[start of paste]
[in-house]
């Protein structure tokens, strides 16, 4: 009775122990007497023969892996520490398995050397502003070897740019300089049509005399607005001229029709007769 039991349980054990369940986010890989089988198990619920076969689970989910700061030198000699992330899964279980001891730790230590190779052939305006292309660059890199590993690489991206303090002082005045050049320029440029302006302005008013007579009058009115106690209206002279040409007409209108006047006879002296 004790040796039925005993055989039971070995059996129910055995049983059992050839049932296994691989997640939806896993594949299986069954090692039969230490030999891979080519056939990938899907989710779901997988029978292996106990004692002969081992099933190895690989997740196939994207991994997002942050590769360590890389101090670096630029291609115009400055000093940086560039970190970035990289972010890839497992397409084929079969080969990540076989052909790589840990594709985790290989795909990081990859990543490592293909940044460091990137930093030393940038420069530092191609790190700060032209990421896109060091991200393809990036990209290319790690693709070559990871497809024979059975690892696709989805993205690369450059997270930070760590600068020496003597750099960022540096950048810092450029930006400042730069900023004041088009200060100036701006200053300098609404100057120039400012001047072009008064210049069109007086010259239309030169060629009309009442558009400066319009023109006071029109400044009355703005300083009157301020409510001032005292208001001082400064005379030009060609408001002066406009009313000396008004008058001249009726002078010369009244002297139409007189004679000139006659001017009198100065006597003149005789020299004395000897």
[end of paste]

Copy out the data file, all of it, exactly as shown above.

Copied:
[in-house]
């Protein structure tokens, strides 16, 4: 009775122990007497023969892996520490398995050397502003070897740019300089049509005399607005001229029709007769 039991349980054990369940986010890989089988198990619920076969689970989910700061030198000699992330899964279980001891730790230590190779052939305006292309660059890199590993690489991206303090002082005045050049320029440029302006302005008013007579009058009115106690209206002279040409007409209108006047006879002296 004790040796039925005993055989039971070995059996129910055995049983059992050839049932296994691989997640939806896993594949299986069954090692039969230490030999891979080519056939990938899907989710779901997988029978292996106990004692002969081992099933190895690989997740196939994207991994997002942050590769360590890389101090670096630029291609115009400055000093940086560039970190970035990289972010890839497992397409084929079969080969990540076989052909790589840990594709985790290989795909990081990859990543490592293909940044460091990137930093030393940038420069530092191609790190700060032209990421896109060091991200393809990036990209290319790690693709070559990871497809024979059975690892696709989805993205690369450059997270930070760590600068020496003597750099960022540096950048810092450029930006400042730069900023004041088009200060100036701006200053300098609404100057120039400012001047072009008064210049069109007086010259239309030169060629009309009442558009400066319009023109006071029109400044009355703005300083009157301020409510001032005292208001001082400064005379030009060609408001002066406009009313000396008004008058001249009726002078010369009244002297139409007189004679000139006659001017009198100065006597003149005789020299004395000897």